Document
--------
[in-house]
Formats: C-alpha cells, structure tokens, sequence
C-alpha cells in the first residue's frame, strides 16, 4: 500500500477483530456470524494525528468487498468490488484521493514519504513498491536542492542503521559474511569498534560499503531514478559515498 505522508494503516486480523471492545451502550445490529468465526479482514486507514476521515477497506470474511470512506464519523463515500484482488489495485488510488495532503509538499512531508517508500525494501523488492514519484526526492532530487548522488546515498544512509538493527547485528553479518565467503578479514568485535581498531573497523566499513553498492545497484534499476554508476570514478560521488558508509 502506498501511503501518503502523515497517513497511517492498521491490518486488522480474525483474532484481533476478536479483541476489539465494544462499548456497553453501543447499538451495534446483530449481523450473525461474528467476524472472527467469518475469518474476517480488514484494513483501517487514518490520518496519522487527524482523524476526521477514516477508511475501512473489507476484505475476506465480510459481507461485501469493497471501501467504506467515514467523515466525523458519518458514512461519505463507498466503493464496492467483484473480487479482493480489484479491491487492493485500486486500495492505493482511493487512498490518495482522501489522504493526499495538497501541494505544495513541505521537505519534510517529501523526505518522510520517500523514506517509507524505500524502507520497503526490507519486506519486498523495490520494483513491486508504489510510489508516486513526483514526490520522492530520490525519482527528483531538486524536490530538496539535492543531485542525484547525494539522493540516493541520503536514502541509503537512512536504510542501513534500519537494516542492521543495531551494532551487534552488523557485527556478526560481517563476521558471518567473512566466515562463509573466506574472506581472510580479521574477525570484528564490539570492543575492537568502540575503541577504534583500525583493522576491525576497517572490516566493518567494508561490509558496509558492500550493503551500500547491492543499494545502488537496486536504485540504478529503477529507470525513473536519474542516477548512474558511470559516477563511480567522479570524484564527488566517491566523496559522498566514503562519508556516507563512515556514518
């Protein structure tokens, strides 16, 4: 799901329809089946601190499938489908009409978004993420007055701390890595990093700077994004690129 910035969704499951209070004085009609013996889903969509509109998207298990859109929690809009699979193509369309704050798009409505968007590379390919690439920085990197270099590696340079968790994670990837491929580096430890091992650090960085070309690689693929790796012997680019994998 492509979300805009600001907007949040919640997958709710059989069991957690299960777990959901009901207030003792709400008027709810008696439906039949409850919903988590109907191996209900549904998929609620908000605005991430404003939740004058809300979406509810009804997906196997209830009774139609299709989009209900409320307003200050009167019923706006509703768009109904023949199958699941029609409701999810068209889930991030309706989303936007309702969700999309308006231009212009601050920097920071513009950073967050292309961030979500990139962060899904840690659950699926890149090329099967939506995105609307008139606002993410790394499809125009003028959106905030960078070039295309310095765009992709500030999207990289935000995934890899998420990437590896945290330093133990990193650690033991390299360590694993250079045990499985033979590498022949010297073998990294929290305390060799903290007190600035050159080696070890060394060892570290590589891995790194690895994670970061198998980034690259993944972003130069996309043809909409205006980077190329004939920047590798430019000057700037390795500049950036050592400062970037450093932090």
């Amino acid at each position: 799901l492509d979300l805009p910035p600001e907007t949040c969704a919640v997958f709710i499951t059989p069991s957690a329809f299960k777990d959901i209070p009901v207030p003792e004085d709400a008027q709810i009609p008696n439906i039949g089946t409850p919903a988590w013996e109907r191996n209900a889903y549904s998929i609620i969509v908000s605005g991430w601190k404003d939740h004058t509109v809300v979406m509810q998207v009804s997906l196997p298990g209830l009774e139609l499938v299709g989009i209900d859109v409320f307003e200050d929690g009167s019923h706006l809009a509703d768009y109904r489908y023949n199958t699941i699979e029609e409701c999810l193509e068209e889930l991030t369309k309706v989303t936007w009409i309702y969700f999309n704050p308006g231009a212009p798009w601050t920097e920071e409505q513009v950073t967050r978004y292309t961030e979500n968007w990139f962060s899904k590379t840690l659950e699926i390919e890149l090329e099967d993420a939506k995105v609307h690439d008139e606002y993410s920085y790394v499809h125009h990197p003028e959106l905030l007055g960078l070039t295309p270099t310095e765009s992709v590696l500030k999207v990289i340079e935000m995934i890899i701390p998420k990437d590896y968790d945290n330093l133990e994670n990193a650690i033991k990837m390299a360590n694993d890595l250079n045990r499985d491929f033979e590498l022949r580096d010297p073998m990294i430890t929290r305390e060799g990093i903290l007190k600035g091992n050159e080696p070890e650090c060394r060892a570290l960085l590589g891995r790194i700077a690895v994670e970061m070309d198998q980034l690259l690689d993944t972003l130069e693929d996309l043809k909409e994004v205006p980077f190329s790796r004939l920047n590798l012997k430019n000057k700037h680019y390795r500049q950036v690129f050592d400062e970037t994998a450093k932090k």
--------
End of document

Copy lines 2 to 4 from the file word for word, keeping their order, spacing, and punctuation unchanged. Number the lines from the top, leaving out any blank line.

Formats: C-alpha cells, structure tokens, sequence
C-alpha cells in the first residue's frame, strides 16, 4: 500500500477483530456470524494525528468487498468490488484521493514519504513498491536542492542503521559474511569498534560499503531514478559515498 505522508494503516486480523471492545451502550445490529468465526479482514486507514476521515477497506470474511470512506464519523463515500484482488489495485488510488495532503509538499512531508517508500525494501523488492514519484526526492532530487548522488546515498544512509538493527547485528553479518565467503578479514568485535581498531573497523566499513553498492545497484534499476554508476570514478560521488558508509 502506498501511503501518503502523515497517513497511517492498521491490518486488522480474525483474532484481533476478536479483541476489539465494544462499548456497553453501543447499538451495534446483530449481523450473525461474528467476524472472527467469518475469518474476517480488514484494513483501517487514518490520518496519522487527524482523524476526521477514516477508511475501512473489507476484505475476506465480510459481507461485501469493497471501501467504506467515514467523515466525523458519518458514512461519505463507498466503493464496492467483484473480487479482493480489484479491491487492493485500486486500495492505493482511493487512498490518495482522501489522504493526499495538497501541494505544495513541505521537505519534510517529501523526505518522510520517500523514506517509507524505500524502507520497503526490507519486506519486498523495490520494483513491486508504489510510489508516486513526483514526490520522492530520490525519482527528483531538486524536490530538496539535492543531485542525484547525494539522493540516493541520503536514502541509503537512512536504510542501513534500519537494516542492521543495531551494532551487534552488523557485527556478526560481517563476521558471518567473512566466515562463509573466506574472506581472510580479521574477525570484528564490539570492543575492537568502540575503541577504534583500525583493522576491525576497517572490516566493518567494508561490509558496509558492500550493503551500500547491492543499494545502488537496486536504485540504478529503477529507470525513473536519474542516477548512474558511470559516477563511480567522479570524484564527488566517491566523496559522498566514503562519508556516507563512515556514518
């Protein structure tokens, strides 16, 4: 799901329809089946601190499938489908009409978004993420007055701390890595990093700077994004690129 910035969704499951209070004085009609013996889903969509509109998207298990859109929690809009699979193509369309704050798009409505968007590379390919690439920085990197270099590696340079968790994670990837491929580096430890091992650090960085070309690689693929790796012997680019994998 492509979300805009600001907007949040919640997958709710059989069991957690299960777990959901009901207030003792709400008027709810008696439906039949409850919903988590109907191996209900549904998929609620908000605005991430404003939740004058809300979406509810009804997906196997209830009774139609299709989009209900409320307003200050009167019923706006509703768009109904023949199958699941029609409701999810068209889930991030309706989303936007309702969700999309308006231009212009601050920097920071513009950073967050292309961030979500990139962060899904840690659950699926890149090329099967939506995105609307008139606002993410790394499809125009003028959106905030960078070039295309310095765009992709500030999207990289935000995934890899998420990437590896945290330093133990990193650690033991390299360590694993250079045990499985033979590498022949010297073998990294929290305390060799903290007190600035050159080696070890060394060892570290590589891995790194690895994670970061198998980034690259993944972003130069996309043809909409205006980077190329004939920047590798430019000057700037390795500049950036050592400062970037450093932090």